Uber driver still has “flashbacks” of acid attacks

Kgomotso Tiro was attacked by a passenger with acid on the 6th of August. Pic by Ramatamo Sehoai

Kgomotso Tiro, an Uber driver cannot believe he is alive to share his traumatic and life threatening experience. He has just been discharged from Helen Joseph Hospital. He spoke of how he narrowly missed death on the night of the 6th of August 2017 when an unknown assailant disguised as a passenger dragged him to an isolated place, poured him with an acid and set him alight.

Johannesburg, Gauteng, South Africa

Kgomotso Tiro, an Uber driver cannot believe he is alive to share his traumatic and life threatening experience. He has just been discharged from Helen Joseph Hospital. He spoke of how he narrowly missed death on the night of the 6th of August 2017 when an unknown assailant disguised as a passenger dragged him to an isolated place, poured him with an acid and set him alight.

“This happened before we could even arrive at his destination. Quickly, he said, stop the car. To my shock, he took out a little container and pour me with the chemical inside. It landed on my body and my hands as I tried to shield myself. He poured me three times before he set me alight. While I was burning, he was laughing,” he said clearly looking shattered. The burn marks on his face and hands wrapped with bandages also tell the horrible story.

He said he managed to survive by quickly getting out of the car, rolling on the ground and had the luck of good samaritans to call an ambulance. All this happened somewhere in Roodeport, a reputed hotspot for Uber related violence. But on that day he didn’t doubt his security as the client assured him that it was safe.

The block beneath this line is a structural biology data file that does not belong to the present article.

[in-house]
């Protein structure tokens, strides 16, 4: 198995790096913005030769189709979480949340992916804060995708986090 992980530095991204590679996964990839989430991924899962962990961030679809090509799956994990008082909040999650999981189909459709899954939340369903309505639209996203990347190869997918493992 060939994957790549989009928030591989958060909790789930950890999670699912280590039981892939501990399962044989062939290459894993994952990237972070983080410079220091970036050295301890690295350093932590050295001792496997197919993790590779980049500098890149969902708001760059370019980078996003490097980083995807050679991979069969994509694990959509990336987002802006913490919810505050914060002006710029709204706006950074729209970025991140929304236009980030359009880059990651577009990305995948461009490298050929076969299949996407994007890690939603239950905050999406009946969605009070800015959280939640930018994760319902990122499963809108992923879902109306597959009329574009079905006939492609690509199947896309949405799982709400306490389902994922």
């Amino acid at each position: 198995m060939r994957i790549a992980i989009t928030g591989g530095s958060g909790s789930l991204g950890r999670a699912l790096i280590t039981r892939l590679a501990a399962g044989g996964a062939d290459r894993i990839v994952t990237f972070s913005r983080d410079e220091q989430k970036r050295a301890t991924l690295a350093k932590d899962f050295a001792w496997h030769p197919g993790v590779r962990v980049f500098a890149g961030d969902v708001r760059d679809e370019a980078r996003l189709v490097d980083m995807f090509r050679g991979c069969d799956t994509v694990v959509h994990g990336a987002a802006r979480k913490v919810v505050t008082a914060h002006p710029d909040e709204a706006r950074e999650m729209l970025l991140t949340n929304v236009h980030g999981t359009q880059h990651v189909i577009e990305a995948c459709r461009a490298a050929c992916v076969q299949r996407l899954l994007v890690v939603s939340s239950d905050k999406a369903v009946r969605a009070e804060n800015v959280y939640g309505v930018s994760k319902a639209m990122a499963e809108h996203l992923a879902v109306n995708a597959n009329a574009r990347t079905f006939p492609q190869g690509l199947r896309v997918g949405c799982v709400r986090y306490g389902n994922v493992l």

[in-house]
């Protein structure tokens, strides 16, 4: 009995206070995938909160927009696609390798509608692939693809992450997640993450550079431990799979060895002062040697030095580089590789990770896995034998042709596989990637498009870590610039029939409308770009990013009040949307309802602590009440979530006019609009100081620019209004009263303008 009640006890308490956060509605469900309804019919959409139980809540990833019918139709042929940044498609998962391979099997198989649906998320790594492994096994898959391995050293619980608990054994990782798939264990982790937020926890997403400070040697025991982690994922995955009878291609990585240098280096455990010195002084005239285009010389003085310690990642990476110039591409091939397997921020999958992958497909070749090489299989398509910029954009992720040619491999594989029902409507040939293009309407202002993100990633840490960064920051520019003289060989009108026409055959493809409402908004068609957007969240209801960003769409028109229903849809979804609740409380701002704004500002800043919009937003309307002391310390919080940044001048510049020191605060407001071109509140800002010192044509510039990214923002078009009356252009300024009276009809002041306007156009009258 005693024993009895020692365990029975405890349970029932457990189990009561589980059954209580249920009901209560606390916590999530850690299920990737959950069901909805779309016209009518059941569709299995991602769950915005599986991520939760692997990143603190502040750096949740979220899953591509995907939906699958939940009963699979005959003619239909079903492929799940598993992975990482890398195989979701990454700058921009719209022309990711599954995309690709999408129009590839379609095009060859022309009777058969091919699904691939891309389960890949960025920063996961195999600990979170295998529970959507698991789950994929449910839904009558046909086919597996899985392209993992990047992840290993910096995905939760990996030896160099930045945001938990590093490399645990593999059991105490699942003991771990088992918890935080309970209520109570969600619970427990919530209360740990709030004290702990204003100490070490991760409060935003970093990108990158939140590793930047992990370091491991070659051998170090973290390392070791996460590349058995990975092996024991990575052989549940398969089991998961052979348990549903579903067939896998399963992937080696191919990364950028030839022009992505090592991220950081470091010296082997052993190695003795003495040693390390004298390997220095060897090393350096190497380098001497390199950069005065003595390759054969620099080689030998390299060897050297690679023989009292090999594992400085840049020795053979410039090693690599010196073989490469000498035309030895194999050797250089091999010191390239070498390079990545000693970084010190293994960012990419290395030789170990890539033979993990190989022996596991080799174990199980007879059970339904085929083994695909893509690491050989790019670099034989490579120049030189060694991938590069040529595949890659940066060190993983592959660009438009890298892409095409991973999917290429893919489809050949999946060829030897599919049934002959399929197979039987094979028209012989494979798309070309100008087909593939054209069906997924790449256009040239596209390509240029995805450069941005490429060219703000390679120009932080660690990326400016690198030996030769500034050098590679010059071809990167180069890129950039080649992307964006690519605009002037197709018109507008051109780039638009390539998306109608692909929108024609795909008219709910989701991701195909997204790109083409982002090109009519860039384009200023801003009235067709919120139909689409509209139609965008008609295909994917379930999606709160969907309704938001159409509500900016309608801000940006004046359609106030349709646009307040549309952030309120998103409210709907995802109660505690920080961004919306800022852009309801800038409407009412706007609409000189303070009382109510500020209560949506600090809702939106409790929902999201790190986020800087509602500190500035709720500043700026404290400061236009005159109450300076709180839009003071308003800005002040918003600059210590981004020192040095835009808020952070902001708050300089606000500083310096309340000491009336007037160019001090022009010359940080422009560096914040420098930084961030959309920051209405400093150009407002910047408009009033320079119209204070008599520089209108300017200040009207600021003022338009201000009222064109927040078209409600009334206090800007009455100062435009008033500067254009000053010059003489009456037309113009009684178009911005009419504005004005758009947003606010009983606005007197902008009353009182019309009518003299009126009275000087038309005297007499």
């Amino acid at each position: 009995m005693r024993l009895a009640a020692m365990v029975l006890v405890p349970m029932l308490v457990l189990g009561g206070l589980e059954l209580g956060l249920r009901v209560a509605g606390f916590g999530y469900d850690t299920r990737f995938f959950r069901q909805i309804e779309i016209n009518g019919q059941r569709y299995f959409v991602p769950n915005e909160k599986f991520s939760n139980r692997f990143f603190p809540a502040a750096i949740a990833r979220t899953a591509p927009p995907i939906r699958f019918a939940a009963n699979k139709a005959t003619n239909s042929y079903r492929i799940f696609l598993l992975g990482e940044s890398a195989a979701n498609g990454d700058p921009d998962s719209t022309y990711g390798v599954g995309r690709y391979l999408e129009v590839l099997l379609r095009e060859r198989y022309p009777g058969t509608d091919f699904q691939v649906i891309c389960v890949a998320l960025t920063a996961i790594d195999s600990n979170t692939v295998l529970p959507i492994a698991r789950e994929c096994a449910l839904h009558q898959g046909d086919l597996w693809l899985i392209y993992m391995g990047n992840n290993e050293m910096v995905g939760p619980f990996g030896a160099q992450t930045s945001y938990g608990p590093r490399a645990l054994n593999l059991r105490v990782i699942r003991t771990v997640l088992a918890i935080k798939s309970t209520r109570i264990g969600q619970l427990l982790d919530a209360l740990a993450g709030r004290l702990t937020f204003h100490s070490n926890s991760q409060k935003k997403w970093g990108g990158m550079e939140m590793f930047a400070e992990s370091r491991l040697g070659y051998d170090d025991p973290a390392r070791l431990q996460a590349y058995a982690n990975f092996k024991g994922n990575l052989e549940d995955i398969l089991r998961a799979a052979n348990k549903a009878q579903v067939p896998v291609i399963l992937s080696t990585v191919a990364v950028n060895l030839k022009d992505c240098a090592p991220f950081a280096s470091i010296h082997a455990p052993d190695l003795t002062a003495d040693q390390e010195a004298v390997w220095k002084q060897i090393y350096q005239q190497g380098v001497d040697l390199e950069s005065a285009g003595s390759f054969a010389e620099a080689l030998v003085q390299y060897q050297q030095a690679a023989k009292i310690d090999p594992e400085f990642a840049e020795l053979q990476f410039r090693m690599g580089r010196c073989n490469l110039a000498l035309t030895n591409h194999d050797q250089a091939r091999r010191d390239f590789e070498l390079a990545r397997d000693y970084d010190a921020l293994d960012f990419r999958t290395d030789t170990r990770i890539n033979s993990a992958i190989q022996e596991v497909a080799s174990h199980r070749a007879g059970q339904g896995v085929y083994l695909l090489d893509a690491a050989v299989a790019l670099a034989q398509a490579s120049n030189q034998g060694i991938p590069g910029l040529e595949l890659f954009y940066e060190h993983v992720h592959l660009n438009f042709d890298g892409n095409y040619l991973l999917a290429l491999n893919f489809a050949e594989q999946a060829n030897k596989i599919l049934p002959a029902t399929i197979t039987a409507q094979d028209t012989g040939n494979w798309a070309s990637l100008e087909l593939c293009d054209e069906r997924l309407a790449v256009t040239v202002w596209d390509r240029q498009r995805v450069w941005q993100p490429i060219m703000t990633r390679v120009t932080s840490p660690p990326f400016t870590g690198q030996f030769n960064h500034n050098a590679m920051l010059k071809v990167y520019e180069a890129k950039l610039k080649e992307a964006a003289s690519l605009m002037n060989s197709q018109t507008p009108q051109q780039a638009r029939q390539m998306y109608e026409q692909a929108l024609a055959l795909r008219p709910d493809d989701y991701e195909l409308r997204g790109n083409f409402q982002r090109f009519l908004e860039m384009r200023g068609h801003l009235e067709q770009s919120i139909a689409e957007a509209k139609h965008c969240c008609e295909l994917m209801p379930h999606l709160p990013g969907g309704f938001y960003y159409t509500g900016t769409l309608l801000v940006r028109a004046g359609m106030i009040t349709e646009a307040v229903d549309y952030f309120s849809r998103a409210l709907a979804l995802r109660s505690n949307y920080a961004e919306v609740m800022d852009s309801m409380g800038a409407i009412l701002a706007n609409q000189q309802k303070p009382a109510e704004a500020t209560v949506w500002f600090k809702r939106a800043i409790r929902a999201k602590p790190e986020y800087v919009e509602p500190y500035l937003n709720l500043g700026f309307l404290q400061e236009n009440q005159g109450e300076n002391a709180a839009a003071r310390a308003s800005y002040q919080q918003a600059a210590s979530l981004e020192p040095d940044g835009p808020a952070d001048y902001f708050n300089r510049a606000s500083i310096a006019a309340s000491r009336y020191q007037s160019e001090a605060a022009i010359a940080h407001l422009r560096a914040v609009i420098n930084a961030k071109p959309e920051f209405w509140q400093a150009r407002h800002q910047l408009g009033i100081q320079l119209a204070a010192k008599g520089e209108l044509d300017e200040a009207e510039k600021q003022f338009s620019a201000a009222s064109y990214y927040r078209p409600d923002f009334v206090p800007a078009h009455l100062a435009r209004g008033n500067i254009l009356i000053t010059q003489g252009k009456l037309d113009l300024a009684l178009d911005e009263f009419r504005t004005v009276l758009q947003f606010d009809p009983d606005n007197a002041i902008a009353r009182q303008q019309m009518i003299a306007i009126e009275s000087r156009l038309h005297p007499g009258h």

Although details of the motive are still sketchy, he suspected hijacking since his car was taken during this heinous crime. Police are busy with investigations. His story is one of too many that has mired Uber in controversy and conflict with rival, meter taxis. In the process, drivers have lost their lives while authorities are trying to find a long lasting solutions.

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Kgomotso (34) said when he retired from his previous employers and started working for Uber in March this year, he didn’t know this could happen to him. In his mind, he saw Uber as an opportunity to make a better living, support his siblings and a frail mother back in Zeerust where he originates. He doesn’t regret his decision to work for Uber but after this incident he can’t say if he will ever go back to work.

“I still have flashbacks. The face of this man laughing at me still stuck in my head. I don’t think I’ll be able to drive any passenger sitting behind or next to me.” He has yet to receive psychological help.

Kgomotso Tiro is still haunted by the acid attack. Pic by Ramatamo Sehoai

What makes the job more risky, as Emmauel Matwa, another Uber drive put it, is what are called cash trips. This is the payment method that drivers and passengers can use if they can’t use credit cards. Unfortunately this has exposed them to violent theft as this method can easily be manipulated and Uber is reluctant to stop it. ” Cash trips don’t have a photo verification system. Here emails and cell numbers can easily be faked so whatever happens to you as the driver cannot be traced,” he said.

Although Uber is increasingly becoming dangerous, drivers are not willing to quit. “When we look at instalments we are paying on our cars and other responsibilities, quitting cannot be an easier decision. We just hope management will heed our call and improve the system,” said Zweli Ngwenya, another Uber driver. He also complains that the police and the government are not doing enough to end conflicts and violence in Uber.

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Meanwhile, a senior representative of Uber talking on the radio said they have tried several times to contact and meet Kgomotso but were denied access. Kgomotso refuted this vehemently and said what they did was to only give his girlfriend money saying it was for medical expenses. He said he is not willing to use that money before he meets with Uber.

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